Low or High Cholesterol and Cancer Risk

cholesterol and cancer

The association between cholesterol and cancer has been a topic of many debates among researchers. For years, researchers believed that your risk of developing cancer went up as your cholesterol level went down.

However, new research shows that having low cholesterol levels may lower your risk of certain cancers including high-grade prostate cancer.(1)

Cholesterol and Cancer - Out-dated Theories

In the past, researchers at the National Cancer Institute falsely drew the conclusion that your risk of developing some cancers was higher if your blood sample revealed low cholesterol levels.

The research studies were large, and at the time, the evidence seemed conclusive. In the study, researchers observed more than 29,000 men for 18 years. At the end of the study, the researches recorded 7,545 cancer cases and found that low total cholesterol counts were linked with an 18 percent higher risk of developing cancer.

However, the study had a flaw. When researchers excluded cases that occurred in the early years of the study after the original blood draw, the link between low total cholesterol and cancer disappeared.

This new finding suggests that you do not have an increased risk of developing cancer if you have low total cholesterol levels. Instead, a low total cholesterol level was the result of underlying cancer that had not yet been detected.

Cholesterol & Cancer – Cause or Effect?

Based on the above it seems that low cholesterol was an effect of cancer, but not the cause. It’s something like chicken & egg situation – who came first, the chicken or the egg? Fortunately in our case the answer is much simpler. The low cholesterol was a result of the cancer, NOT the other way round.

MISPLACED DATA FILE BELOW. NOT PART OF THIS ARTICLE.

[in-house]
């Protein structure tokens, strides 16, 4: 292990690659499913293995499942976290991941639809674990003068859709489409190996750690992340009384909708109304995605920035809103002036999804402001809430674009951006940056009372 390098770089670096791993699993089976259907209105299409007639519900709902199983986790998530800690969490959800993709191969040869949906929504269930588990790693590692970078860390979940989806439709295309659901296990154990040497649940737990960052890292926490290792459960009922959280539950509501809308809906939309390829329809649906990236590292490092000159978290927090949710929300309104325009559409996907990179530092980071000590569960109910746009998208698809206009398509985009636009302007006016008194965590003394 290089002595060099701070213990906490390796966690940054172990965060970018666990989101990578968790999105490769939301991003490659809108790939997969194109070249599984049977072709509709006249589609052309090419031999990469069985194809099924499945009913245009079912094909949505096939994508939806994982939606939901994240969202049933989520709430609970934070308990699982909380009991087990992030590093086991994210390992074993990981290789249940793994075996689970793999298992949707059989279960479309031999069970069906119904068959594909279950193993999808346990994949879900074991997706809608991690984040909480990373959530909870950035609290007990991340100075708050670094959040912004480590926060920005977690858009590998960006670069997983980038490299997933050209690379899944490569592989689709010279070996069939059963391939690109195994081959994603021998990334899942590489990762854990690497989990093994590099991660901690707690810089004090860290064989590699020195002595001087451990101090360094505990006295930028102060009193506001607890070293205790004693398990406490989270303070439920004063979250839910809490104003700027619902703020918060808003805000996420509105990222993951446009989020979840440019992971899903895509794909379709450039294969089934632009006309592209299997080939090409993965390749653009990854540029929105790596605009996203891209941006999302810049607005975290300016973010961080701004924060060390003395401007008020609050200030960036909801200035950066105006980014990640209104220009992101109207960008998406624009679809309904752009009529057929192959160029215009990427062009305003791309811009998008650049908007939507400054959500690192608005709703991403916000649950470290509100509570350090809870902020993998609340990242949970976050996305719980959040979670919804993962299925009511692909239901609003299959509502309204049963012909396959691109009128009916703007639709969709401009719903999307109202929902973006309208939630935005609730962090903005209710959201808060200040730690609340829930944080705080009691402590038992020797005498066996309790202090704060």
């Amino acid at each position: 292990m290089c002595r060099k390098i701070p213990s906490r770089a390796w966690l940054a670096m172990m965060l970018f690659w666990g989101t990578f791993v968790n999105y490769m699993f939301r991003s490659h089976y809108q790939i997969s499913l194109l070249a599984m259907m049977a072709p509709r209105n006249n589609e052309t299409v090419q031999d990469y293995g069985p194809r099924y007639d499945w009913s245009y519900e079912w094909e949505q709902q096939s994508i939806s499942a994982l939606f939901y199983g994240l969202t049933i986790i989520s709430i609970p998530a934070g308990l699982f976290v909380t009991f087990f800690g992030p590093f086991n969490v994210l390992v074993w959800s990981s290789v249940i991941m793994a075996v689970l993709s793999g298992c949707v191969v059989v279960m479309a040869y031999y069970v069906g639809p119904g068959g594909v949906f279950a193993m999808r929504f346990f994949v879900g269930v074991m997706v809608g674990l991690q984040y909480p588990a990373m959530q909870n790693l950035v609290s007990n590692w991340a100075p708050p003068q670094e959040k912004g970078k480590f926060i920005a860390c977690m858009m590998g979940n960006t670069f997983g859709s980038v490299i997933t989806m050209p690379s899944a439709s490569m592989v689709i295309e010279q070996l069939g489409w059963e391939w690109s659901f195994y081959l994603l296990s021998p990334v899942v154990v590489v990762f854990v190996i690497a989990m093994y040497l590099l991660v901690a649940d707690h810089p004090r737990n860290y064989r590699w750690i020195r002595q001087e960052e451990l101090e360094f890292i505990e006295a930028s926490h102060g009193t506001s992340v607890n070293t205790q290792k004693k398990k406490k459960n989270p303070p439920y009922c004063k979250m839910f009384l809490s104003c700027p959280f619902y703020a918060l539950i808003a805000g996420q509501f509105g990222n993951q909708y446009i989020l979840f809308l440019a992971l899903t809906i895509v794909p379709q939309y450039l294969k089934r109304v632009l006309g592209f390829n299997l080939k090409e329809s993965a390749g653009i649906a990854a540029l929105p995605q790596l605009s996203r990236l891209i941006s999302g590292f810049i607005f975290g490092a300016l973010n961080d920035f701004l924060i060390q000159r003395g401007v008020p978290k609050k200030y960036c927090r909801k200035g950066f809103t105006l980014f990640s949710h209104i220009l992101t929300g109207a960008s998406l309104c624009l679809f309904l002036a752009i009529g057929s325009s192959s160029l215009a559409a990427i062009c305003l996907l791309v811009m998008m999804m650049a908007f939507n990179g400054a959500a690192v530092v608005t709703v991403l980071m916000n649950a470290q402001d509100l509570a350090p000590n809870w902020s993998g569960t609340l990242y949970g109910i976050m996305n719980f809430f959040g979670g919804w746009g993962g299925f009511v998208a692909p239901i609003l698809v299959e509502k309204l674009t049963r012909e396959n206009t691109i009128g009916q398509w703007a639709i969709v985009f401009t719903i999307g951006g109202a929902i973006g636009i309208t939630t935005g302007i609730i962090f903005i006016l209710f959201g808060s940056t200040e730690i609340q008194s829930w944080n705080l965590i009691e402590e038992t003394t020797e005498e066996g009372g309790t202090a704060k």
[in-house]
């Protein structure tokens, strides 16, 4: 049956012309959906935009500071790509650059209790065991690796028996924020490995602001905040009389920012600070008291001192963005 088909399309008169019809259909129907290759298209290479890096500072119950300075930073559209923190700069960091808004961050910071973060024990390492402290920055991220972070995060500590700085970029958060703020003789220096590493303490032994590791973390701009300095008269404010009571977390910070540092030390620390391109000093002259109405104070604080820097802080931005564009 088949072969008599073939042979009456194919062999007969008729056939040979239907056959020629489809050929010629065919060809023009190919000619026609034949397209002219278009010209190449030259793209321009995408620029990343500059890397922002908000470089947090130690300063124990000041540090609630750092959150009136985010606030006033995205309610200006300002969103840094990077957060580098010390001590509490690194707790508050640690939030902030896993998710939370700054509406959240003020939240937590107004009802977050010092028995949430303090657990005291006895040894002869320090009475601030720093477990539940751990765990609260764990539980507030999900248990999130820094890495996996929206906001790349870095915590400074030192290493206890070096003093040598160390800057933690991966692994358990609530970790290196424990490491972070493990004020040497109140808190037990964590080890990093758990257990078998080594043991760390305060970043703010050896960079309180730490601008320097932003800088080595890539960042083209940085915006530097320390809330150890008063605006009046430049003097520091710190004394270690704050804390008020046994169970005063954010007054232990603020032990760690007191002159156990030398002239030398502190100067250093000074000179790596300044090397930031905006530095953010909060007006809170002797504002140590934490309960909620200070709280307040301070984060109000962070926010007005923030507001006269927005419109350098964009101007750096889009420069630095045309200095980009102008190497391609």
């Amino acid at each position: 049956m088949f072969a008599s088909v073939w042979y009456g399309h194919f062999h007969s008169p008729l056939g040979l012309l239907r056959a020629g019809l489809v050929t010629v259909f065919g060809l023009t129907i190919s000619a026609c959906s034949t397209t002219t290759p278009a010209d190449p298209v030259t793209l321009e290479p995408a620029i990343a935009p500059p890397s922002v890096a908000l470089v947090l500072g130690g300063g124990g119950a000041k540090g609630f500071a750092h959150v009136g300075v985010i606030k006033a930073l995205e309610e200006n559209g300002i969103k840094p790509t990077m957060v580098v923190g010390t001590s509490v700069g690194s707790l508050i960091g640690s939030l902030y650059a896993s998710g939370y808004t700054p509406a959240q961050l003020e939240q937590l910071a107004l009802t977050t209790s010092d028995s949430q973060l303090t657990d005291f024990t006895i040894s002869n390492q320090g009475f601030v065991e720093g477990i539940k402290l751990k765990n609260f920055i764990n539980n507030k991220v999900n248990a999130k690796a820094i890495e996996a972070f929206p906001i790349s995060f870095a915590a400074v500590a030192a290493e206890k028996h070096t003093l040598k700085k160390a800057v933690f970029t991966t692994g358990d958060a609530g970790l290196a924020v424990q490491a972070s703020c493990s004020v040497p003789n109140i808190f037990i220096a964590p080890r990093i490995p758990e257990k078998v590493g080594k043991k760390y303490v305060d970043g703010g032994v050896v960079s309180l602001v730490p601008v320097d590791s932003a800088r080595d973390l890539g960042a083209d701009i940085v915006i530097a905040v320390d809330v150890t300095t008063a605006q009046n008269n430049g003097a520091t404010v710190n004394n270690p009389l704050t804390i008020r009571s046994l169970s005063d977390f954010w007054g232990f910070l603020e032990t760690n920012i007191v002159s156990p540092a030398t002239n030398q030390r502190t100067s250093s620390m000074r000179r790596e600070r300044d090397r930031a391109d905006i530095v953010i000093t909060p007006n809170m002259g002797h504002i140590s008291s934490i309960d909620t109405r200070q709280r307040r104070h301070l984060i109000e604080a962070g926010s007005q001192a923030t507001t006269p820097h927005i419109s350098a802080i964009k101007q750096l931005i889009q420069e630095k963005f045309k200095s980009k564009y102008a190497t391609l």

HDL Cholesterol and Cancer - New Research

In 2009, researchers took another look at the cholesterol and cancer connection and found that higher levels of HDL “good” cholesterol were associated with an overall lower risk of developing cancer.

Researchers also found that if you are male and have low cholesterol levels circulating through your blood, you may have a reduced risk of high-grade prostate cancer.

In men with total cholesterol levels below 200 mg/dL (a level considered normal), the risk of developing high-grade prostate cancer was reduced by 59 percent.

The organizations behind these new research studies are quick to note that they mostly conduct more studies with human subjects to draw conclusive evidence of the link between lower cholesterol levels and lower risk of cancer. However, the new evidence is encouraging.

Cholesterol And Cancer - Lifestyle Choices

You will need to wait for more research studies to support the link between lower total cholesterol levels and decreased cancer risks. However, you do not need to wait to make healthy lifestyle changes that can lower your cholesterol and cancer risk factors.

You should follow a diet rich in high-fiber foods as these are foods that lower cholesterol such as whole grains, fresh fruits, and vegetables. These foods have been found to reduce LDL “bad” cholesterol and raise HDL “good” cholesterol levels as well as protected against certain types of cancer.

Your diet should also be low in high cholesterol foods & fats, like saturated fats, which are found in animal sources such as red meats and full-fat milk and dairy products. Saturated fats also can be found in some plant-based oils such as coconut oil, palm oil, and cocoa butters.

Other healthy lifestyle choices you can make to prevent problems with cholesterol and cancer include maintaining a healthy weight, quitting smoking, and performing moderately intense exercise most days of the week for approximately 30 minutes.

You can positively impact your health, lower your total cholesterol level, and reduce your risk of developing cancer by learning to make simple lifestyle changes.

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References:
(1) American Association for Cancer Research (2009). Cholesterol and cancer: answers and some new questions. Retrieved from http://www.aacr.org/home/public--media/aacr-press-releases.aspx?d=1627


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